Speaking of Bedford Falls,  It’s a Wonderful Life is great because the city feels real.  Capra spent an exorbitant amount of money building a huge practical set for  the central square of Bedford Falls and it pays off in spades.  The city is alive and it makes you feel like you could actually walk around in it.  Additionally, the residents of Bedford Falls feel as fully realized as the city.  Bert the Cop, Ernie the Cab Driver, Violet, Harry Bailey, Sam Wainwright (hee haw), Uncle Billy, Mr. Gower, Nick the Bartender, Mr. Martini (is it ok if a movie is super racially insensitive to Italians if it’s written by an Italian?), even Mr. Potter!  They’re all fully fleshed out characters.  They live and breath.  In the closing scene of the film we don’t just see random townspeople stop by and help out George Bailey, we see the characters we’ve spent the entire film getting to know.  The people that George helped are back to help George Bailey.  And because the movie takes the time to establish them all as real people, in that moment we love them as much as George does.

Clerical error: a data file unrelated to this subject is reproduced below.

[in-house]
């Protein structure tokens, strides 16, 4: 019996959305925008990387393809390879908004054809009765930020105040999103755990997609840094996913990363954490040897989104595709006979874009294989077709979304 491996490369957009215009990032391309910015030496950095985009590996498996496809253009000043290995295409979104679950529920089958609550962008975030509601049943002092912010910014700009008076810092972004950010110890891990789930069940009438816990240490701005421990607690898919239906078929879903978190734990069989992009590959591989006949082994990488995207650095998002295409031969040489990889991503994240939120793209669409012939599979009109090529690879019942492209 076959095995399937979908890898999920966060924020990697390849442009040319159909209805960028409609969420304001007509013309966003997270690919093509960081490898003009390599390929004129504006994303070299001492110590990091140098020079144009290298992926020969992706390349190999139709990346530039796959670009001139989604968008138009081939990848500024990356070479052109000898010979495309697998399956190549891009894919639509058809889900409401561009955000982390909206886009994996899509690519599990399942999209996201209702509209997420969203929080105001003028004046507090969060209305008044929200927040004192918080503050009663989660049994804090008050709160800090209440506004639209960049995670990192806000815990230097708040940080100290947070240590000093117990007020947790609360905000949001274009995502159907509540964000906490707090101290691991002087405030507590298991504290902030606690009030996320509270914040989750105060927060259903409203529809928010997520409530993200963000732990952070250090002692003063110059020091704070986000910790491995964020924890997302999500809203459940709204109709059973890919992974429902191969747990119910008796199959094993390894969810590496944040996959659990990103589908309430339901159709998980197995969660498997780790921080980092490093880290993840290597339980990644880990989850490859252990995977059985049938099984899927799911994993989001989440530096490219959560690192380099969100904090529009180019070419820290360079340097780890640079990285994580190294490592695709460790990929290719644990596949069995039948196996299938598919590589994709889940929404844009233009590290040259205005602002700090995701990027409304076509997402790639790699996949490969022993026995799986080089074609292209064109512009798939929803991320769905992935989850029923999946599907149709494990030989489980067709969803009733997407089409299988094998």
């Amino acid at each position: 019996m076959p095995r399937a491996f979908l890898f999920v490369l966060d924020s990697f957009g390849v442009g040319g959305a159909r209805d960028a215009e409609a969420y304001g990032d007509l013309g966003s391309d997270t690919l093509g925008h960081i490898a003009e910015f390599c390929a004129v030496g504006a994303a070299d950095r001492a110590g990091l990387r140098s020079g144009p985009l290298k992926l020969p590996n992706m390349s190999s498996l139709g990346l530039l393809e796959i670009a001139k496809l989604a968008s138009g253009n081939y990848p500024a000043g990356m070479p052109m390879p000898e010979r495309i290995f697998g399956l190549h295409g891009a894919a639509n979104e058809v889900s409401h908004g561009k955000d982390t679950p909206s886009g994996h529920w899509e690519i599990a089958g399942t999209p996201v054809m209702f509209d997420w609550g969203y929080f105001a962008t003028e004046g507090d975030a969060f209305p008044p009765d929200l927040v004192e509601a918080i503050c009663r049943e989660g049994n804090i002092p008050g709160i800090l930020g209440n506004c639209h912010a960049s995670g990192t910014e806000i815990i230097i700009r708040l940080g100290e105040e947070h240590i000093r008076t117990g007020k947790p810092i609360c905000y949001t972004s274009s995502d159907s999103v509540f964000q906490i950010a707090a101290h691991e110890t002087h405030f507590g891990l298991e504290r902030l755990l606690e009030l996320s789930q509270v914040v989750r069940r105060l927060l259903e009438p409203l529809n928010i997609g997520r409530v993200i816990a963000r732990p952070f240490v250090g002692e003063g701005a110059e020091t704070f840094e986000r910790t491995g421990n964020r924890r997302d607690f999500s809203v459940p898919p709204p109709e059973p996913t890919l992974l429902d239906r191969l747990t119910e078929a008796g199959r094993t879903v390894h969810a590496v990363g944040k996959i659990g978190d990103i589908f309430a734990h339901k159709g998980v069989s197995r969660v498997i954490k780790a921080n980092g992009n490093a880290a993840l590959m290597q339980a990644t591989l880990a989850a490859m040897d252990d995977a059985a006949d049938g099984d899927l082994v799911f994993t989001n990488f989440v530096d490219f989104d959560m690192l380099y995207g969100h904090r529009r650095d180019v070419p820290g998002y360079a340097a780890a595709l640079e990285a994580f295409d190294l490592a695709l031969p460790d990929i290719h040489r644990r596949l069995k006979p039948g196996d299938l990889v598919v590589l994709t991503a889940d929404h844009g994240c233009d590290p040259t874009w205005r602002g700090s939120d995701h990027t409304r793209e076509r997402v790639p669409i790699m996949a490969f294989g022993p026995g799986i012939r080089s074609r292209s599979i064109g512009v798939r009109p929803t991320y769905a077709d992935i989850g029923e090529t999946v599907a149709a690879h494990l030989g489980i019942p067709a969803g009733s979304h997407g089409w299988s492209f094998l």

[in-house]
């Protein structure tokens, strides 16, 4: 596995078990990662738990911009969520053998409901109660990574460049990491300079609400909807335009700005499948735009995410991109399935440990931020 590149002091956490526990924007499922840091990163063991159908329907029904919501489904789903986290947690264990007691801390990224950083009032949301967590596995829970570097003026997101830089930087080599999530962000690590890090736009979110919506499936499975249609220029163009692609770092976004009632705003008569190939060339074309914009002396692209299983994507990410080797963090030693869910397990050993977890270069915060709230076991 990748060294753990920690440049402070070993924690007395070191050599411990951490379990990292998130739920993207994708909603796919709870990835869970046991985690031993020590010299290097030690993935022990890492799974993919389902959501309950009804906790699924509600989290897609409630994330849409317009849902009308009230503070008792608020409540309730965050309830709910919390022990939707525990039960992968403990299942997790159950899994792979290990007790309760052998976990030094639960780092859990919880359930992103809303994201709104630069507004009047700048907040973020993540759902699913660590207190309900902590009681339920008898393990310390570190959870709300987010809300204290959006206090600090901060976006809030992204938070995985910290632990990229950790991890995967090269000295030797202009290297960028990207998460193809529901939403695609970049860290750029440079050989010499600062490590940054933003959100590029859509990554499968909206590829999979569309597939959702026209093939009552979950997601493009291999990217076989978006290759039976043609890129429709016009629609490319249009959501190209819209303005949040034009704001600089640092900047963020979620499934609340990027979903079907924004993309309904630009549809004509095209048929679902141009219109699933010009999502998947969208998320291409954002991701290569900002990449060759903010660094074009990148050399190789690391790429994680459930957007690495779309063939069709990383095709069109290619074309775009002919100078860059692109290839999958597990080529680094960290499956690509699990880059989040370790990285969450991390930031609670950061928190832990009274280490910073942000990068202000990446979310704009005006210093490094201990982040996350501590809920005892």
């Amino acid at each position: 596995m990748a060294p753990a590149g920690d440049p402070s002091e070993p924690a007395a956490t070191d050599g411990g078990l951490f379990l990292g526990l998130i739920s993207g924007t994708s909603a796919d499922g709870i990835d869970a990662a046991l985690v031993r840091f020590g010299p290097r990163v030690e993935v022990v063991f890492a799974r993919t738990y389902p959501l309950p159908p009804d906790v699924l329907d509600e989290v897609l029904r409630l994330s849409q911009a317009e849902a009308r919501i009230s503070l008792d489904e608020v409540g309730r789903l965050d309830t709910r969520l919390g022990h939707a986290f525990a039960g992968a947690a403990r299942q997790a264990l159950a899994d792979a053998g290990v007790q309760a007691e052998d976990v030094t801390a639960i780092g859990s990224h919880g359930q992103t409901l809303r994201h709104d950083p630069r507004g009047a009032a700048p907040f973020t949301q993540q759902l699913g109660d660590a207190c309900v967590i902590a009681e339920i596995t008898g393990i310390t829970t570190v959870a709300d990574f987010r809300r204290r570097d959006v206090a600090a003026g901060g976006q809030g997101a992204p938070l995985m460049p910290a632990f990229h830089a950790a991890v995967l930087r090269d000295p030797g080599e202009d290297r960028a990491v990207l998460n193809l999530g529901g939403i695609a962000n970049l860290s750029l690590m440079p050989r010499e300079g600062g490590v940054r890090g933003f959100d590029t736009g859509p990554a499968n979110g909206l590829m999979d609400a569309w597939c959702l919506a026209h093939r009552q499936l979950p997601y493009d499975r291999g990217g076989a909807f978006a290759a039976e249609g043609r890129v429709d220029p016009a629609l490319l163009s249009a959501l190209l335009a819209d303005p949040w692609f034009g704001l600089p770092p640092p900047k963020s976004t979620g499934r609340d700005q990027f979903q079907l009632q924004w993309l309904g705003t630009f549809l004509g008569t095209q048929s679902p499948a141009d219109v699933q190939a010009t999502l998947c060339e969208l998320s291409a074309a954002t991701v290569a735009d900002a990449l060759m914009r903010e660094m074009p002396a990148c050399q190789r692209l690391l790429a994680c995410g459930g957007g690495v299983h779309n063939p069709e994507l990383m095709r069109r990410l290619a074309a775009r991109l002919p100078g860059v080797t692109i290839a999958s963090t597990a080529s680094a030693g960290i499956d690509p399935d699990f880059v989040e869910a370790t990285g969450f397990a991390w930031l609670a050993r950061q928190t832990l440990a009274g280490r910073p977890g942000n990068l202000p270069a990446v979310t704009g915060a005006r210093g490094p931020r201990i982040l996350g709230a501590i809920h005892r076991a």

As for George and Mary themselves.  What else is there to be said about Jimmy Stewart and Donna Reed, two of the best actors in the history of cinema?  All I can think of is that their performance was so impacting that I have, in some small way, compared every romantic relationship in my life to these two.

If I’m being honest, I get why people don’t like this movie.  It’s really cheesy and extremely idealistic and people don’t usually enjoy watching the hero of the story fail to realize his dreams.  But, especially at this time of year, don’t well all want a little cheese?  A little unwavering idealism?  Because if there’s one thing all people have in common it’s their fear of not mattering, of not living a life worth a damn.  And in those times, George Bailey and Frank Capra are here to show us that maybe all we need is a little change in perspective.  That maybe, even though we didn’t do everything we set out to, that we really do have a wonderful life.

Have a very Merry Christmas everyone! I hope you’re able to surrounded yourself with friends and loved ones.  After all, in the immortal words of Clarence the angel,  “No man is a failure who has friends.”